10 Questions to Ask Your Doctor About Interstitial Cystitis

One of the worst and most unfortunate parts of having interstitial cystitis (or related conditions) is the length of time it takes for many patients to be diagnosed and start treatment. I was extremely lucky in that it only took about 4 months, although sometimes I wonder if my doc was too quick to slap on the IC diagnosis.

I have sat through appointments with PCP’s, gynecologists, midwifes, uro-gynecologists, uro-gyn nurses, pelvic floor physical therapists, naturopaths and nutritionists – all of whom had various ideas about what was contributing to my pain and what might help.

These appointments can be overwhelming and disheartening, especially when you’re in pain and just want some damn answers! Knowing what to ask and what to believe can seem impossible.

10-questions-to-askyour-doctor-aboutinterstitial-cystitis

Below are a list of the things I’ve found to be most helpful to discuss with providers. Addressing these topics has helped me to find solutions quicker. It’s also limited the number of appointments I’ve had to schedule so I can actually move on with my life!

1. Hormones:

  • Pain during your monthly cycle  – esp. during period and/or ovulation
  • Any significant changes or events  – stopping/starting birth control, switching birth control, pregnancy, miscarriage, menopause
2. Yeast/Bacterial Infections:
  • Any chronic or recurrent infections?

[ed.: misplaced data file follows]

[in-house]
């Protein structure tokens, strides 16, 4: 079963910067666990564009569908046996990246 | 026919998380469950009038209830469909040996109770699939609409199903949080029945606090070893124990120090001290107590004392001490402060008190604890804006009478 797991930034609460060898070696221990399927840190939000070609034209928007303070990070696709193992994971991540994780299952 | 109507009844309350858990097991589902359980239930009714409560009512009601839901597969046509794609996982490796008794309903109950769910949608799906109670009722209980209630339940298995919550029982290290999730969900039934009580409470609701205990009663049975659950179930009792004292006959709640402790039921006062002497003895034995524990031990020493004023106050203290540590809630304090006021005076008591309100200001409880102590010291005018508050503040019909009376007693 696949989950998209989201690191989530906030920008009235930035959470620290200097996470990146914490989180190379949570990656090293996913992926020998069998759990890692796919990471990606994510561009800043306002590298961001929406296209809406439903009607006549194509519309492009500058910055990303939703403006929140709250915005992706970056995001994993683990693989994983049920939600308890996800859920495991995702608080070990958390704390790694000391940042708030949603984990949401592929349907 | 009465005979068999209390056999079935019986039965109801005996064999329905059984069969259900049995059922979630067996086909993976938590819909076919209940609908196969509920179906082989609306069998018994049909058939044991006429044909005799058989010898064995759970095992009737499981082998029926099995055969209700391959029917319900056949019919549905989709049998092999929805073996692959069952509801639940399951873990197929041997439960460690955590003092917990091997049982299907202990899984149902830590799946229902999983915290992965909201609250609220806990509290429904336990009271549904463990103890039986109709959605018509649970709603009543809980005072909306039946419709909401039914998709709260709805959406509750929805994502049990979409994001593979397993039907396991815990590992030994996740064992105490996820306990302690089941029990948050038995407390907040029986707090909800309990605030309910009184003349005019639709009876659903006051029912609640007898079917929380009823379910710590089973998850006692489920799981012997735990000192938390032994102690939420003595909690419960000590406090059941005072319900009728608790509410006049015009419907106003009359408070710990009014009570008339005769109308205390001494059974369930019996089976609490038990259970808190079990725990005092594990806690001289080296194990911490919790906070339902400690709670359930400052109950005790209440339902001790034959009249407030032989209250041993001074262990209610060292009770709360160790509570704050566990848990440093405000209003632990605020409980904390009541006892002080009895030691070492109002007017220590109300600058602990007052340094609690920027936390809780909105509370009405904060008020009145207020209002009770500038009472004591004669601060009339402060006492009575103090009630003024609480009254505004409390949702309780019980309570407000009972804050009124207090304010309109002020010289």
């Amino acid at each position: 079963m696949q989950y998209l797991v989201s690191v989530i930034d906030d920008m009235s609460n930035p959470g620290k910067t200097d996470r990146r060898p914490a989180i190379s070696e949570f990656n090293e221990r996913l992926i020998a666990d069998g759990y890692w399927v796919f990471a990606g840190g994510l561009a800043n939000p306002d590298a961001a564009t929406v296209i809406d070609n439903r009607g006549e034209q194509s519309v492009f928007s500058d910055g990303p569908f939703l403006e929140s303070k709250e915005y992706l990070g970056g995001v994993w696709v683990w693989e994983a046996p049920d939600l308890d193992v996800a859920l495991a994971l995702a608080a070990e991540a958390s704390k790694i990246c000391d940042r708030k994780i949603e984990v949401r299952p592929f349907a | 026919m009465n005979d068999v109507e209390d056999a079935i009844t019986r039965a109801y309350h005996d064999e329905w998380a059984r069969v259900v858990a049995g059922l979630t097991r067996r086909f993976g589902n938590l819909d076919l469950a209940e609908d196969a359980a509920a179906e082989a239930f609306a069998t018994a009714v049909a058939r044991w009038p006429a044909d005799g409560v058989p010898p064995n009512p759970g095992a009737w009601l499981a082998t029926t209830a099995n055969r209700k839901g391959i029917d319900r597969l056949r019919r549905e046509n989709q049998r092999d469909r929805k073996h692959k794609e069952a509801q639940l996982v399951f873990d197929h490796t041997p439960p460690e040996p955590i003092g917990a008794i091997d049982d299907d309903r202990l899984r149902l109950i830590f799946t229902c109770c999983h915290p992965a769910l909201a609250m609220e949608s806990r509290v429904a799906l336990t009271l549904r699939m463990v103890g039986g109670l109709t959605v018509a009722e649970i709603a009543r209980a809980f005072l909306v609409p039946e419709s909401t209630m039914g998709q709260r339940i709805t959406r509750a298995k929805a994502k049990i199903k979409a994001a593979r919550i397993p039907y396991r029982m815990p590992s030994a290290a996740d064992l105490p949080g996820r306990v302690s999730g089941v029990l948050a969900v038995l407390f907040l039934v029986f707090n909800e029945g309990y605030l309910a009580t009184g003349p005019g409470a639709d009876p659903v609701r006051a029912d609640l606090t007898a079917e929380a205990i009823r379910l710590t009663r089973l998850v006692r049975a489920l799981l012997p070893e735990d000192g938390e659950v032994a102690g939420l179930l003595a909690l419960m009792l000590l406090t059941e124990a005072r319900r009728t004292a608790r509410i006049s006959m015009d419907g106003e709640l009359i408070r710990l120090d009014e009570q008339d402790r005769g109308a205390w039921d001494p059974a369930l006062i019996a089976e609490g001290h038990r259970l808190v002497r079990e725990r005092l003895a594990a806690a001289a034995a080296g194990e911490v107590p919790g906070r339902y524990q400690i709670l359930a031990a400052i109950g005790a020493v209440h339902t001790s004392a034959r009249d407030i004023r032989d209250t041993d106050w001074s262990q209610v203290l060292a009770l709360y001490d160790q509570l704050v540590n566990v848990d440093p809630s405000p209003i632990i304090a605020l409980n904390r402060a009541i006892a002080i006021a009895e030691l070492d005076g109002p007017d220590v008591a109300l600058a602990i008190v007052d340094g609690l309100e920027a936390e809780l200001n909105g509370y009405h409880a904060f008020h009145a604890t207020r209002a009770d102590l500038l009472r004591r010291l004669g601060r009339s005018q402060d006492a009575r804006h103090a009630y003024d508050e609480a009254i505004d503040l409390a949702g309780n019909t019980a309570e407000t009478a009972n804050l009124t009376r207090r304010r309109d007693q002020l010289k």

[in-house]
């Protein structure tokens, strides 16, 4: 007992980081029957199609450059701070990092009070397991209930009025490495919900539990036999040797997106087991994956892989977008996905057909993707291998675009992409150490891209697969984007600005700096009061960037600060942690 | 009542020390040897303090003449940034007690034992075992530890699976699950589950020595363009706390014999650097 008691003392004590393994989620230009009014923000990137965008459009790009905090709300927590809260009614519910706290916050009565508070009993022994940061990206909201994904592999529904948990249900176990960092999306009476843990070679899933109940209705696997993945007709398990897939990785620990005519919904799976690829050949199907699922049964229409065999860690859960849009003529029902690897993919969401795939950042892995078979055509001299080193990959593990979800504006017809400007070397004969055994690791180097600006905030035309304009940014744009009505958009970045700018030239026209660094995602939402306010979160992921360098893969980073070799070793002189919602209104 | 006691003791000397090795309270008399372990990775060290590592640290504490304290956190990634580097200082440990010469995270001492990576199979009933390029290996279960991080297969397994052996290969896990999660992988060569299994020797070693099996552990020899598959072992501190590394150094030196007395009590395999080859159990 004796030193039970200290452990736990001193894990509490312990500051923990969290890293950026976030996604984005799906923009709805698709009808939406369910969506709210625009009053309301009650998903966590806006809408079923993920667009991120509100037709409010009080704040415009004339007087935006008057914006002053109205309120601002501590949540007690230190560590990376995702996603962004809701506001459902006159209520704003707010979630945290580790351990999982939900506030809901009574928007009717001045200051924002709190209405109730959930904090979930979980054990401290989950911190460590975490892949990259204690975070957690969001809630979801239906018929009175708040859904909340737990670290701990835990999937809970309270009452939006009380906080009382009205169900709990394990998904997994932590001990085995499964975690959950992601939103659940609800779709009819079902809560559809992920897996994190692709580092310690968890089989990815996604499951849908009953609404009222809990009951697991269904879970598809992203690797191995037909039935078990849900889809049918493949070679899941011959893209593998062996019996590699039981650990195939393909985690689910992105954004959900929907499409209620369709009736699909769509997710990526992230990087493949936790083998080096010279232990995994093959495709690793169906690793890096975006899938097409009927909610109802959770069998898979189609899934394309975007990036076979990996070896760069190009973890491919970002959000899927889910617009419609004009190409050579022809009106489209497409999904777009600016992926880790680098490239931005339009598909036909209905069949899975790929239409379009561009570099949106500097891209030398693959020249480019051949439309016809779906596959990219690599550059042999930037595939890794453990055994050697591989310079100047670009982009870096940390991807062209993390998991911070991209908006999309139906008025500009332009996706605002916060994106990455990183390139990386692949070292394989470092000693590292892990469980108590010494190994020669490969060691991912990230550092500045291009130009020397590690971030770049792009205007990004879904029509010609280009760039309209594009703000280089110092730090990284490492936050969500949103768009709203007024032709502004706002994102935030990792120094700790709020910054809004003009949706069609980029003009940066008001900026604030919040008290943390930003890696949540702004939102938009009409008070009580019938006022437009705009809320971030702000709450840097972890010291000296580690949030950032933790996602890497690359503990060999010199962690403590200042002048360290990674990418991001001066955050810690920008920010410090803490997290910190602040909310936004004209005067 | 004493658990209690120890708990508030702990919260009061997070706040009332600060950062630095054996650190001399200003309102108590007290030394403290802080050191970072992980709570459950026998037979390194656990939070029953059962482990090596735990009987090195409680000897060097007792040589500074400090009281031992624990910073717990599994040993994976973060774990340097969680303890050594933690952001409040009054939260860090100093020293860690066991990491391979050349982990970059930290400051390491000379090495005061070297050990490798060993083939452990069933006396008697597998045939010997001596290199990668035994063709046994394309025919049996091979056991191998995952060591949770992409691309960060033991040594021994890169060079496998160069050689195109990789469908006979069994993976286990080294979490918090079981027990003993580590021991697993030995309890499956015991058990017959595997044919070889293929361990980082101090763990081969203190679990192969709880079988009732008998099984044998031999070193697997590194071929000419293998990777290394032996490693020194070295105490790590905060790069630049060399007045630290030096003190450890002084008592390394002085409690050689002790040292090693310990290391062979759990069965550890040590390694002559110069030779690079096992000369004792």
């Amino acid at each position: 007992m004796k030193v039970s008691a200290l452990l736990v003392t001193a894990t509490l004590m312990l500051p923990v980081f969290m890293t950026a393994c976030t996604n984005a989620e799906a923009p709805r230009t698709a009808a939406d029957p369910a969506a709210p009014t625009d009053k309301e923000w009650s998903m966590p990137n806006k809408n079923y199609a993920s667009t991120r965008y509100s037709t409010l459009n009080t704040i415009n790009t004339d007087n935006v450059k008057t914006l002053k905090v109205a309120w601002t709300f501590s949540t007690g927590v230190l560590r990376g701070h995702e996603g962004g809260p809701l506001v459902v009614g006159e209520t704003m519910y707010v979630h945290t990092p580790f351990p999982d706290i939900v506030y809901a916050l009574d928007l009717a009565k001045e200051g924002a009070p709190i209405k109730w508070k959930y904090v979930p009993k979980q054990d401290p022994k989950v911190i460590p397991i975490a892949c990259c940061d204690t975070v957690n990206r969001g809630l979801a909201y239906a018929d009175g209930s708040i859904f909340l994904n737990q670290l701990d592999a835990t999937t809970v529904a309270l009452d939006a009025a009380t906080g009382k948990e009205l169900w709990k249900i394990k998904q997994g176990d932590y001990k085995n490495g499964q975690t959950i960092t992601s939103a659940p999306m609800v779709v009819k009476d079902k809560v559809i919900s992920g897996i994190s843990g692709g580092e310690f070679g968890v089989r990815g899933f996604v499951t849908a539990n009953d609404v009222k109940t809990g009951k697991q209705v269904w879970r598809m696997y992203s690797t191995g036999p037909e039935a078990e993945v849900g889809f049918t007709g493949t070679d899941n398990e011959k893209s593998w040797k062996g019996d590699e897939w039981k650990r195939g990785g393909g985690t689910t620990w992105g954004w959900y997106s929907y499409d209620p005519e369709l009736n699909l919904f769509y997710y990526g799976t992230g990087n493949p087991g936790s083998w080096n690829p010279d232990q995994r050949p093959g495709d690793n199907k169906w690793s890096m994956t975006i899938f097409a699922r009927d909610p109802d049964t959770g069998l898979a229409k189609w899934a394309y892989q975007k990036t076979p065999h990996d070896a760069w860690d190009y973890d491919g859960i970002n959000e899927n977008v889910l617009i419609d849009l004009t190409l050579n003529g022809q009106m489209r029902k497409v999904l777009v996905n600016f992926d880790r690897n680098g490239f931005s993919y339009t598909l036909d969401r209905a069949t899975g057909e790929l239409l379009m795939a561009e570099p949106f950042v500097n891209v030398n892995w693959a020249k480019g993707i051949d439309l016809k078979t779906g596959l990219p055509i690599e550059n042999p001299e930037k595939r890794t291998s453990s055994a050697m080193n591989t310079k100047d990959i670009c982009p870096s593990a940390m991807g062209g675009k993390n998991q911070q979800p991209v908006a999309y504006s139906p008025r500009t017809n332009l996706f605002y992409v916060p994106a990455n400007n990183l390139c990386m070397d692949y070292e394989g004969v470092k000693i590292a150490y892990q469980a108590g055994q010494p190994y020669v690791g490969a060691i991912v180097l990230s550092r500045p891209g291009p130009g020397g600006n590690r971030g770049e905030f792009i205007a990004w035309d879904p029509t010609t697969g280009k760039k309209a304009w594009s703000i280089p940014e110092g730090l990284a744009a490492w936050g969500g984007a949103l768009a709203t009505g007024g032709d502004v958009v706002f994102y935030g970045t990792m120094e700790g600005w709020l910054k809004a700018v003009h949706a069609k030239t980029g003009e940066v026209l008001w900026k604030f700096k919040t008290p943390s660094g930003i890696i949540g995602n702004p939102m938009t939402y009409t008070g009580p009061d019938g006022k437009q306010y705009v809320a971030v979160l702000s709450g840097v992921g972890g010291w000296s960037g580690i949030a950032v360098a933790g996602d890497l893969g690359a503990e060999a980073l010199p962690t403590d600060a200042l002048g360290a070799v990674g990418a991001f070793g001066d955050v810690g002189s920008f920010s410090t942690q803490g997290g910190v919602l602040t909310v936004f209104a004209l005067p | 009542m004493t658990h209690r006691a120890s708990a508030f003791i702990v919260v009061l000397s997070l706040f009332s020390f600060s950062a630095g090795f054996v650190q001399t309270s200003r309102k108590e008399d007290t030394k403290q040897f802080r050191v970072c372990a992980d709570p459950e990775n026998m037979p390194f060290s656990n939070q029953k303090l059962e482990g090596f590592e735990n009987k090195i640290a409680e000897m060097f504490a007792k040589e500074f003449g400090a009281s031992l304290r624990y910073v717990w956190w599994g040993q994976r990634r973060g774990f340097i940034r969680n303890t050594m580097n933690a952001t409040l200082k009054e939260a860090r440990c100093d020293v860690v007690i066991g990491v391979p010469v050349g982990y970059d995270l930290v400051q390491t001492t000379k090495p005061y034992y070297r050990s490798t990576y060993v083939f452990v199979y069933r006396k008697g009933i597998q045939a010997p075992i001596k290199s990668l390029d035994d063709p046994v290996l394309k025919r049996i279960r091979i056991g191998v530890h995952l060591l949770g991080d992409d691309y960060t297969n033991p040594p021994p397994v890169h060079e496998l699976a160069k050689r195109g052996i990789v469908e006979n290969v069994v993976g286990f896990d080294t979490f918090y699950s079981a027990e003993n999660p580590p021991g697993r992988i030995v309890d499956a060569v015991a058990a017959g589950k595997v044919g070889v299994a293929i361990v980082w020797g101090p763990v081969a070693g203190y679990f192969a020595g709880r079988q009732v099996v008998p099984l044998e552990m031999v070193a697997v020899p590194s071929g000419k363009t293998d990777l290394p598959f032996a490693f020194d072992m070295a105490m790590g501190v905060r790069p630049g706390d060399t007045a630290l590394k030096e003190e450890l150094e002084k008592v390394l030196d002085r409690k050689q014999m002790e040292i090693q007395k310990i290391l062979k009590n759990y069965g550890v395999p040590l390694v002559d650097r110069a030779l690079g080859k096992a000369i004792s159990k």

• Other mild symptoms that haven’t been diagnosed (itchiness, burning,discharge – even with a negative test)?
  • Other signs of yeast overgrowth – headaches, joint pain, lack of concentration, rashes?

3. Use of antibiotics/anti-fungals:

  • Have you noticed worse or improved pain when taking prescribed meds?
4. Bathroom habits (!):
  • Does it hurt more when you’re constipated or after you poop?
  • While urinating?
  • After urinating?
5. Potential trauma to the area:
  • Surgery
  • During sex
  • Accidents where you’ve fallen on your pelvic bone, etc.
6. Sex:
  • Pain at the start (during penetration *shudder* I hate that word), during or after?
  • Increased urinary symptoms in the following days?
  • Pain in a particular area or when in a certain position?
7. Food/Beverages:
  • Specific items that have caused increased pain?
  • Anything that seems to alleviate pain?
8. Mood/Anxiety:
  • Is pain worse when you’re stressed?
  • Have you noticed a general increase in anxiety or depression?
  • Other nervous system symptoms (tingling, numbness, headaches, nervousness, etc.)?
9. Sleep habits:
  • Sleeping more or less?
  • Have you been waking up to go to the bathroom?
10. Daily patterns in pain:
  • Worse in the morning/afternoon/night?
  • Worse after certain activities (sitting for a long time, exercise,sex)?
  • When do you feel the best?

 

Addressing these topics with my providers has helped us to identify other factors that could be contributing to my symptoms, as well as some alternative treatment options. Some may seem strange and/or entirely unrelated but when you consider the proximity of you bladder, intestines and your female parts it all makes a ton of sense!

For example, I was experiencing other signs of yeast overgrowth and adding probiotics and the Pau d’Arco tea has reduced my discomfort. This is not typical treatment for IC and not something your PCP or Uro-gyn will likely suggest. Yet they are simple, inexpensive and powerful options.

If your provider is dismissive and unwilling to look outside the box for your treatment, find another provider. No use wasting your precious time with docs that don’t have your best interest at heart. I’ve found that my pelvic floor physical therapist, midwives and my naturopath doctor are most open minded about alternative (and often less intrusive) treatments.

What did I miss? Anything you’ve found helpful to address that I haven’t mentioned? Share below to spread the word!

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